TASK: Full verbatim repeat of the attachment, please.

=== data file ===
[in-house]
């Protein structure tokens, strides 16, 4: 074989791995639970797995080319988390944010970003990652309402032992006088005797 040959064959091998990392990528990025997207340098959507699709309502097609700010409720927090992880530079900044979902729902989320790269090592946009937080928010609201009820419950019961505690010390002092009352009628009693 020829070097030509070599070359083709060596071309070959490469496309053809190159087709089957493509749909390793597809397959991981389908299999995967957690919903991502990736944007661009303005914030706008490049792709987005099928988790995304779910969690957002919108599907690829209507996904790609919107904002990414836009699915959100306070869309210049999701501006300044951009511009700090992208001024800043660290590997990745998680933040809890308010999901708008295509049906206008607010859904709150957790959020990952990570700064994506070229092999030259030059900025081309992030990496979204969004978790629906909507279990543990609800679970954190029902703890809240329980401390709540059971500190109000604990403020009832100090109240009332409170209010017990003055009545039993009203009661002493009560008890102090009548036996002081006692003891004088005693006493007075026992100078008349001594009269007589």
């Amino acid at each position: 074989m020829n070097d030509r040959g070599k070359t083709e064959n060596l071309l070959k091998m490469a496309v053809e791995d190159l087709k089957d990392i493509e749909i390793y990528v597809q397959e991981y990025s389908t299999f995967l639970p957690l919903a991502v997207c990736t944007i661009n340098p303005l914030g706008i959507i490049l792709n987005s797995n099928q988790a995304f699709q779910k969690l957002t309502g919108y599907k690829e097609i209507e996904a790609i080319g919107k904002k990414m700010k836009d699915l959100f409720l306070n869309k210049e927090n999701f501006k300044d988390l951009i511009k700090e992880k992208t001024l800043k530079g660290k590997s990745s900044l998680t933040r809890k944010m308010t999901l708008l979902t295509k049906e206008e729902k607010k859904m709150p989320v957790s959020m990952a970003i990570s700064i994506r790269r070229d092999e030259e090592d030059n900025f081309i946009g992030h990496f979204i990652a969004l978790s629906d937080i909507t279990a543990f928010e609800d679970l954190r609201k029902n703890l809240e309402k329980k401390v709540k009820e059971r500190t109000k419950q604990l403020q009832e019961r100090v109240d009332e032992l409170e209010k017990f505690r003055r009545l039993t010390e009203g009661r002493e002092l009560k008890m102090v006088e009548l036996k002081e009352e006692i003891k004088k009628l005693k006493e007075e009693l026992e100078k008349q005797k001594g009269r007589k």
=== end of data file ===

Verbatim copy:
[in-house]
């Protein structure tokens, strides 16, 4: 074989791995639970797995080319988390944010970003990652309402032992006088005797 040959064959091998990392990528990025997207340098959507699709309502097609700010409720927090992880530079900044979902729902989320790269090592946009937080928010609201009820419950019961505690010390002092009352009628009693 020829070097030509070599070359083709060596071309070959490469496309053809190159087709089957493509749909390793597809397959991981389908299999995967957690919903991502990736944007661009303005914030706008490049792709987005099928988790995304779910969690957002919108599907690829209507996904790609919107904002990414836009699915959100306070869309210049999701501006300044951009511009700090992208001024800043660290590997990745998680933040809890308010999901708008295509049906206008607010859904709150957790959020990952990570700064994506070229092999030259030059900025081309992030990496979204969004978790629906909507279990543990609800679970954190029902703890809240329980401390709540059971500190109000604990403020009832100090109240009332409170209010017990003055009545039993009203009661002493009560008890102090009548036996002081006692003891004088005693006493007075026992100078008349001594009269007589």
């Amino acid at each position: 074989m020829n070097d030509r040959g070599k070359t083709e064959n060596l071309l070959k091998m490469a496309v053809e791995d190159l087709k089957d990392i493509e749909i390793y990528v597809q397959e991981y990025s389908t299999f995967l639970p957690l919903a991502v997207c990736t944007i661009n340098p303005l914030g706008i959507i490049l792709n987005s797995n099928q988790a995304f699709q779910k969690l957002t309502g919108y599907k690829e097609i209507e996904a790609i080319g919107k904002k990414m700010k836009d699915l959100f409720l306070n869309k210049e927090n999701f501006k300044d988390l951009i511009k700090e992880k992208t001024l800043k530079g660290k590997s990745s900044l998680t933040r809890k944010m308010t999901l708008l979902t295509k049906e206008e729902k607010k859904m709150p989320v957790s959020m990952a970003i990570s700064i994506r790269r070229d092999e030259e090592d030059n900025f081309i946009g992030h990496f979204i990652a969004l978790s629906d937080i909507t279990a543990f928010e609800d679970l954190r609201k029902n703890l809240e309402k329980k401390v709540k009820e059971r500190t109000k419950q604990l403020q009832e019961r100090v109240d009332e032992l409170e209010k017990f505690r003055r009545l039993t010390e009203g009661r002493e002092l009560k008890m102090v006088e009548l036996k002081e009352e006692i003891k004088k009628l005693k006493e007075e009693l026992e100078k008349q005797k001594g009269r007589k």